Our drive of the Vellfire was limited to a small test track inside Toyota’s facility, and with a speed limit of 60kmph. During those runs, the vehicle pretty much always stayed in EV mode. The ride quality on the smooth test track did feel a bit jittery and stiff, as expected for a mammoth MPV. Body roll too was being easily felt in the second row. It's really hard to comment on how it will behave in the real world. So let's leave that out till we get it for a road test.
You’ve mumbled on for 1536 words! Just tell me should I be spending upto a crore on a Toyota MPV or not?
If this question is even slightly arising in your head, the Vellfire isn't right for you. Because it is not for someone who is looking for a spacious and luxurious car for the family. Or for someone whose buying decision is influenced by what their Polo club members would think. For those buyers, there are plenty of SUVs and sedans at that budget which will better fit the bill.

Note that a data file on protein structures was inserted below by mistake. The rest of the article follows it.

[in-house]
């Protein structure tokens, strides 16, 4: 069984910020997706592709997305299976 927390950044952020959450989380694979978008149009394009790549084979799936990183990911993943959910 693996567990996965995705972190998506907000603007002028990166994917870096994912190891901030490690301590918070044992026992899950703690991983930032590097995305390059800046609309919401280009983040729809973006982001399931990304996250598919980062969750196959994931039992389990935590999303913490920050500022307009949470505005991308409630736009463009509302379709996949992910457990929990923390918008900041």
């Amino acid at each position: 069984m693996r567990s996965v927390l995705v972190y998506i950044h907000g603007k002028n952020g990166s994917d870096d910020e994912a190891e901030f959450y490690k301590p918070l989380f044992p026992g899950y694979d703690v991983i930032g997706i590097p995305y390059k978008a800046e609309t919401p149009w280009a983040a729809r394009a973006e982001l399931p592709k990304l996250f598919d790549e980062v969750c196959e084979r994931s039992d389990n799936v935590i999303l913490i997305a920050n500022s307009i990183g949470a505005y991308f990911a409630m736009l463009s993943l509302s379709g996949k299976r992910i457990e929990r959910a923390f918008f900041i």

The Vellfire is aimed at the buyer looking for a comfortable and opulent experience for himself. This car should not only set him apart from the rich crowd and make them envious, but also pamper him with luxury. And to this buyer, it doesn't matter what badge is on the nose, what matters to him most is the fact that he has something exclusive and extravagant.
The only sad part is that the Vellfire could have been the ideal upgrade for almost every Innova owner in the country. But because it is a direct import from Japan, it remains exclusive to the very few who can not only afford the Vellfire, but have the courage to look past the badge on the front when spending a crore.